That was certainly the case in both of their 1987 matchups. On August 23, Candiotti should have had a shutout but his defense betrayed him, and the Tigers took advantage and won the game in a span of four pitches. In the third inning, Detroit had runners on the corners with one out when Darrell Evans hit what looked like an inning-ending double-play grounder to Joe Carter at first base. Alas, Carter’s throw to second base went into leftfield as everybody was safe. One run scored, and there were still two runners on. Kirk Gibson, the next batter, smacked a three-run homer and the Tigers would prevail 4-3 behind Morris. “I threw Gibby a knuckleball the pitch before, and he missed it by a foot,” Candiotti recalled. “I threw him another knuckler but it stayed up a little bit, and Gibby just absolutely crushed it. We lost that game but it easily could’ve been a shutout, because they didn’t come close to getting another run.”
Ten days later, Candiotti threw a one-hitter in Detroit, but Carter booted a ball at first base which led to a run, and Morris’s Tigers won 2-1. Though the error cost him the game, Candiotti was quick to jump to his teammate’s defense. “That year,” he recalls, “part of the problem was there weren’t any set positions for a few players. Joe wasn’t out there trying to make an error. He was out there trying his best, but it was tough when he’d play first base one day, then move over to leftfield the next, back to first again, and then to rightfield. It was tough for a few of the guys not having a set position.”
One time, it was because of a catcher’s unfamiliarity with Candiotti that cost him a game against Morris.
Joel Skinner, who was traded to Cleveland before the 1989 season, had caught Yankees knuckleballer Joe Niekro five times from 1986-87. However, for the first five months of the ’89 season with the Indians, he’d caught Candiotti just once – way back in April – because Andy Allanson was the Candy Man’s personal catcher. In September, though, interim manager John Hart wanted to see what Skinner could do behind the plate, and inserted him into the starting lineup in a game against Morris.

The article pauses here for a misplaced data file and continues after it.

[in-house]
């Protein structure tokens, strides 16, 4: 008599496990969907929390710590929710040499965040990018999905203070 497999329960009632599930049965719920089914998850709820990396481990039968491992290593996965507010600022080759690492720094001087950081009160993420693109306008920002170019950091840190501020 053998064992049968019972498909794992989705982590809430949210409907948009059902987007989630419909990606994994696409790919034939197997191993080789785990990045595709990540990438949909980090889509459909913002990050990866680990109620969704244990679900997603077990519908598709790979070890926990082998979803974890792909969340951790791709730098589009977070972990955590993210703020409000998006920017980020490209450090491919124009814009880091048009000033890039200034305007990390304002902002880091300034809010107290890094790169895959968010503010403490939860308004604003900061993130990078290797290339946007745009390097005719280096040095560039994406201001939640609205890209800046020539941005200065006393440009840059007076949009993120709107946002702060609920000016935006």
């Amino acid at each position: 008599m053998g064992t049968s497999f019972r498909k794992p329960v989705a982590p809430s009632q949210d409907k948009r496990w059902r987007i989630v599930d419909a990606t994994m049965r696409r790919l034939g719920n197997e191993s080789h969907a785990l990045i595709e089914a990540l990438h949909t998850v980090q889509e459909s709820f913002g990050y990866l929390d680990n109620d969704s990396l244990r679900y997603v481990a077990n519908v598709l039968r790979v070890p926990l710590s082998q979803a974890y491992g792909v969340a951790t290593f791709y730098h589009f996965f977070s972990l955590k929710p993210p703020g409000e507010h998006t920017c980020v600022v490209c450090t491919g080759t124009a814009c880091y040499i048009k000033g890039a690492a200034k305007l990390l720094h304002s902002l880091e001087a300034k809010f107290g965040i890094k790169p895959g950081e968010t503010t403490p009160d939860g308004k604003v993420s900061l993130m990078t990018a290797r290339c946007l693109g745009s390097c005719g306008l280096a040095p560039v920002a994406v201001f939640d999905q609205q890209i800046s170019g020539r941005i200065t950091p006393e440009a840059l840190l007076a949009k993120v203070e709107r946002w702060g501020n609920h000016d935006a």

“Skinner warmed me up in the bullpen before the game, and did just fine,” recalled Candiotti. “But with the knuckleball, though, is it’s different in the game than it is warming up on the sidelines. When the game began, he was using a regular catcher’s glove – instead of the big knuckleball glove that catchers wear to catch a knuckleball pitcher*.”
Gary Pettis led off with a single, stole second, and moved to third on a passed ball. Candiotti then fanned Fred Lynn but Skinner couldn’t hang on to the third strike, which got away for another passed ball, allowing Pettis to score. “After that inning, Skinner switched to the big glove,” said Candiotti. “And he did a great job the rest of the way. In fact, he was terrific in handling my knuckleball whenever he caught me [from that moment on].” Despite Candiotti’s solid game – two earned runs over 6.2 innings – Morris was victorious 3-1.
Morris would compile a 26-8 record against Cleveland by the time Candiotti finally beat him in 1990. “It seemed every time I pitched against Detroit, I got matched up against Jack. He had an amazing record against us, especially at Tiger Stadium. He just beat us every time. I go, ‘Well, somebody’s gotta take this punishment. It might as well be me.'”
Though Morris said years ago he didn’t need luck to beat Candiotti, based on some of those games it seemed like he did.
*Skinner wasn’t the only catcher who learned the lesson the hard way. When Dodger catcher Carlos Hernandez first caught Candiotti during spring training in ’92, he didn’t want to use the big knuckleball glove – and soon regretted that decision. “Carlos was catching me in the bullpen and he was just using a regular catcher’s glove,” said Candiotti. “I threw my hard knuckleballs and a few of them hit him. After that, he gave up and went with the bigger glove.” With the oversized glove, Hernandez missed only three of Candiotti’s pitches during the entire game.